T.J. Clemmings Player Evaluation

Scout's Dave-Te Thomas breaks down Pitt offensive tackle T.J. Clemmings.

While left tackle is regarded as football’s “glamour” position on the front wall, you have to be impressed with the numbers that T.J. Clemmings produced this season at right tackle – 20 touchdown-resulting blocks to go with 79 knock-downs. Outside of having fits trying to contain Virginia Tech’s speed rusher Dadi Nicolas, the two-year offensive player earned winning grades for blocking consistency in each of the other eleven contests.

Clemmings did not begin playing football until his high school junior season, then, saw action in eight games as a reserve defensive end before the Pitt coaches shifted him to the offensive line in 2013. That year, he responded with 77 knockdowns and ten touchdown-resulting blocks.

Even with just two seasons as a starter under his belt, Clemmings displays very good overall awareness, showing a clear understanding of his assignments. He does a better-than-average job of picking up blitzes and stunts. He seems sluggish at times establishing his pass pro set and is at his best in shorter sets when he can lock on to defenders and ride them wide. He is technically sound in the run game and can be very efficient when working in limited space.

Clemmings is still inconsistent with his hand placement (all six pressured allowed in 2014 came with the defender escaping him with an inside move), but when he keeps them inside his frame, he gets very good success trying to steer and sustain. With his large wingspan, he’s become a highly efficient reach blocker and if he keeps those hands active, he has no problem fending defenders off his chest plate.

As good as his 2014 season was statistically, he did have some big problems with the snap cadence, resulting in eight penalties last year (seven false starts, one holding call) and while NFL scouts are certain that he will have no problems dealing with the mental aspect of the game, he needs to play with better awareness in the trenches to eliminate these costly penalties.

Clemmings has good sustained speed, and when he’s coming off the snap, he gets a very strong thrust, playing at the right pad level and with his arms inside his frame to instantly attack the defender’s chest. He has the nimble feet to get into position in order to take advantage of his assignment off the snap, doing a nice job of gaining a step on the blitzing linebackers. He has good explosion off the snap and good timed speed, but when he gets high in his stance, he will sometimes get too erect, making him struggle a bit to redirect.

When Clemmings shifts his weight and bends at the knees, he is quite capable of handling the edge rusher’s spin moves. When he gets too rigid in his stance or dips his shoulder, edge rushers have good success escape and pressuring the pocket (see Akron and Virginia Tech games). For some reason, he seems to struggle when he does not get low in his stance to generate leverage on the move, but he has the reach and extension ability to cover defenders up at the line of scrimmage.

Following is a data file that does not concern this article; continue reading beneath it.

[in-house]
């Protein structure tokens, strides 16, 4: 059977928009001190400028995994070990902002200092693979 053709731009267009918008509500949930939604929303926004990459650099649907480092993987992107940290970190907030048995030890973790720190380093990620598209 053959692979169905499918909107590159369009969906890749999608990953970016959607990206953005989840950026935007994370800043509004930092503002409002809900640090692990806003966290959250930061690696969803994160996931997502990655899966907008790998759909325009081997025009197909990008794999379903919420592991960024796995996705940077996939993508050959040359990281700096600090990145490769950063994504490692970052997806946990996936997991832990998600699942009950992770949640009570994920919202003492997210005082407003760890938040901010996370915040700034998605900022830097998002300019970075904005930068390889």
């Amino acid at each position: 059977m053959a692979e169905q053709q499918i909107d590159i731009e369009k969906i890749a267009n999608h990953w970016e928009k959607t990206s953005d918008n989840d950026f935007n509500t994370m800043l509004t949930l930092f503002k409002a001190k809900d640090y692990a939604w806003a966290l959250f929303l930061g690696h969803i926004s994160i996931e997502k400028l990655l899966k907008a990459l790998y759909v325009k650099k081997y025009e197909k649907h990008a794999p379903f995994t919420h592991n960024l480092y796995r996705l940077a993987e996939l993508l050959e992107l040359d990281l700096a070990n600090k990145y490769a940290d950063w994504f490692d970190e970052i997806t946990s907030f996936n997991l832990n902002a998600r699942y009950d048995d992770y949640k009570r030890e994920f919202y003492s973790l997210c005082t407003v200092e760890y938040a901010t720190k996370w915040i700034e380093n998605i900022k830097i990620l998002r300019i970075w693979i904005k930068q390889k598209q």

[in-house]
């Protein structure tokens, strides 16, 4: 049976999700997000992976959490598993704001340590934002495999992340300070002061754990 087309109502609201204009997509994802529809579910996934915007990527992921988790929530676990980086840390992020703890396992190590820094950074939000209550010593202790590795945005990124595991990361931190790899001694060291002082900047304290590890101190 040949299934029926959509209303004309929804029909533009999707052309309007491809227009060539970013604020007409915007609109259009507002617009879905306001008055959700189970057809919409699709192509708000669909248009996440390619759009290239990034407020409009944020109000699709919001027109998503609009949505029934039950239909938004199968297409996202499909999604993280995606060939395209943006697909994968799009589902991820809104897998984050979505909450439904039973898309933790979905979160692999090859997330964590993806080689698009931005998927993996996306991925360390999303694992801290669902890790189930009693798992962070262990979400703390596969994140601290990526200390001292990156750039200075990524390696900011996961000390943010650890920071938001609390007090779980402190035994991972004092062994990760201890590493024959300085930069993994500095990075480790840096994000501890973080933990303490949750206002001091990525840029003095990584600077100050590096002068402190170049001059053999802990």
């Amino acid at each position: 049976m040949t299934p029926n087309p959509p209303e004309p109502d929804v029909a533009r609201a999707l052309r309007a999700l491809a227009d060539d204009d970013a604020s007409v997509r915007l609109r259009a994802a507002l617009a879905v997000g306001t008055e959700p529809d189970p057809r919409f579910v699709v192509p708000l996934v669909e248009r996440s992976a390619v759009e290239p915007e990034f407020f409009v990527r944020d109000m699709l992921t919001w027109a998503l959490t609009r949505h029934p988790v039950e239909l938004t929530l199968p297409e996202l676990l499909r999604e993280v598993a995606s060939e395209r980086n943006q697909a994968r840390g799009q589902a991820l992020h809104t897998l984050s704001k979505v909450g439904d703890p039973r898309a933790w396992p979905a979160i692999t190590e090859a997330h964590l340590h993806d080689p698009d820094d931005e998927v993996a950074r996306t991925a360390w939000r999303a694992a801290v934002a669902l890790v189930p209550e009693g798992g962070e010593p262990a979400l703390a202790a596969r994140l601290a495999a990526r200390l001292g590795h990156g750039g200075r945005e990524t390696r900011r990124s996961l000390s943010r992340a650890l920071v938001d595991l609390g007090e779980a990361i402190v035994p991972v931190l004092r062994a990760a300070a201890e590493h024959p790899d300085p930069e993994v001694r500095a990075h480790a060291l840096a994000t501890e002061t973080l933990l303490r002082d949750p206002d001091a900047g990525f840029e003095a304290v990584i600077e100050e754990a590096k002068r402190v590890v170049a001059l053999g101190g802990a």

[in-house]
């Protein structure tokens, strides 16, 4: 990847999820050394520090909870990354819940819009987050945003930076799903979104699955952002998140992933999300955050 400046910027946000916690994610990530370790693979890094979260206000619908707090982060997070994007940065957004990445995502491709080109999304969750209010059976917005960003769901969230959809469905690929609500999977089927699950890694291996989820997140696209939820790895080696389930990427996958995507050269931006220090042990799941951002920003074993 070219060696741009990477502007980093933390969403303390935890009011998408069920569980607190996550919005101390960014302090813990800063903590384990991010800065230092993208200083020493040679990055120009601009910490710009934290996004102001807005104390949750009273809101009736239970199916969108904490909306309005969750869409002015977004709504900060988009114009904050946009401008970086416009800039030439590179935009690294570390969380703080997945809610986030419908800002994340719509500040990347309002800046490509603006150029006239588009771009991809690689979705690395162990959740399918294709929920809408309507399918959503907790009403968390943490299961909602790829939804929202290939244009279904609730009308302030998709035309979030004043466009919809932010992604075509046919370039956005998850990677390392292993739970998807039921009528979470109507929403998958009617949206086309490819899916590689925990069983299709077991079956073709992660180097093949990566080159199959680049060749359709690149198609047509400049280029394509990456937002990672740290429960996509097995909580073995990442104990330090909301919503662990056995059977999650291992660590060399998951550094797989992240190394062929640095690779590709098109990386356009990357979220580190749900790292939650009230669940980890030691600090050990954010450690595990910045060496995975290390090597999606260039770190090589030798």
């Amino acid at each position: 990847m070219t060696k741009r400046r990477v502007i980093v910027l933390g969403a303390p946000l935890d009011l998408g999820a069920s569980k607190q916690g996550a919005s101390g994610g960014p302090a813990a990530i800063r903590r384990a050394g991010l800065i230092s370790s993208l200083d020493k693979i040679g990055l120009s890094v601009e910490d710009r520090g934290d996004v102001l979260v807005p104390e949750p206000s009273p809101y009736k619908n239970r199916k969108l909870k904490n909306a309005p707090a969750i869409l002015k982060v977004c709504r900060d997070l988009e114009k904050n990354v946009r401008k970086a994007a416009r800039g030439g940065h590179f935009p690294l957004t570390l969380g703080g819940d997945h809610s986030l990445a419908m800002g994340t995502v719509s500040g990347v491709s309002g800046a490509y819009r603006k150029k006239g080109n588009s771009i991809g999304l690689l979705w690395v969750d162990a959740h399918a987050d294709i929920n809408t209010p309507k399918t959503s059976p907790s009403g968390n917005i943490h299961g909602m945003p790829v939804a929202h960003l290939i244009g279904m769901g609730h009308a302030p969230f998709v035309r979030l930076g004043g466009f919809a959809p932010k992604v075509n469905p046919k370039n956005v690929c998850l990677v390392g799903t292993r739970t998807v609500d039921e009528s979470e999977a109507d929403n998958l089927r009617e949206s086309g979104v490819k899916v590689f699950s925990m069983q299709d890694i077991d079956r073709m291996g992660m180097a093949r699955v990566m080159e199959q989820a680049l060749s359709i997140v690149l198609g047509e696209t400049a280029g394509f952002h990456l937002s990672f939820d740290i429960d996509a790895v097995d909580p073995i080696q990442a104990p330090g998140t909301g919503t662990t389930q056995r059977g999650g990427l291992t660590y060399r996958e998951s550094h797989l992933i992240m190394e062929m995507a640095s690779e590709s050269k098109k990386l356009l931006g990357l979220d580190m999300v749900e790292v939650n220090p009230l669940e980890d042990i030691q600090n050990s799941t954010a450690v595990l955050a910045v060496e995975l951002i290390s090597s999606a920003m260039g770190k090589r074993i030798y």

Clemmings is a hard object to move out when he plants his feet firmly at the point of attack. He has a strong hand punch and is very active using those hands in attempts to sustain. He does a solid job executing reach blocks and maintaining position when working in-line. He could use more bulk to clear out and maintain the rush lanes, but shows quick feet in his kick slide.

Clemmings is a consistent drive blocker who works hard to finish. He has the strength and athletic ability to adjust on the move (when he keeps his pad level) and recover when he gets out of position. With his combination of quick footwork, impressive strength and tireless work effort, he can easily move the defender off the ball and create big rushing lanes.

Coming off the snap, Clemmings is quick to get his hands into the defender to lock on and control. He has good forward body lean to maintain the rush lane and can move the pile when he uses his legs to drive hard and gain leverage. With added bulk, he could be exceptional as a drive blocker. He has the feet to stay on blocks and sustain and shifts his weight well for a player of his size.

As an offensive tackle, Clemmings is not asked to pull and trap much, but has the quickness to turn it up on the second level defenders. He is athletic and smooth in his movements and has the body control to execute blocks in space. He just needs to remember to maintain proper pad level working in the second level.

Clemmings generates very good strength behind his hand punch. He has the foot speed and balance to slide back and mirror edge rushers, shifting his weight properly to readjust to inside movement, but when he loses hand control, quicker defenders can slip off his blocks. He has the strong upper body and good lean to lock up and steer his man. He needs to demonstrate better consistency with his shuffle/slide and stay square and balanced attacking the defender. Even if he gets over-extended, he has the quickness to recover.

T.J. Clemmings NFL Scouting Combine measurable


6-5/309 (5.14 forty)
35 1/8-inch arm length
10 3/8-inch hands
22 reps
32.5-inch vertical jump
110-inch broad jump
7.68 3 cone drill
4.54 20 yard shuttle

Dave-Te’ Thomas is a sports writer, talent evaluator and scouting personnel consultant for a majority of teams in the National Football League. Thomas runs a scouting information service called NFL Scouting Services and produces THE NFL Draft Report, a publication provided by league headquarters to the media in preparation for the NFL Draft.

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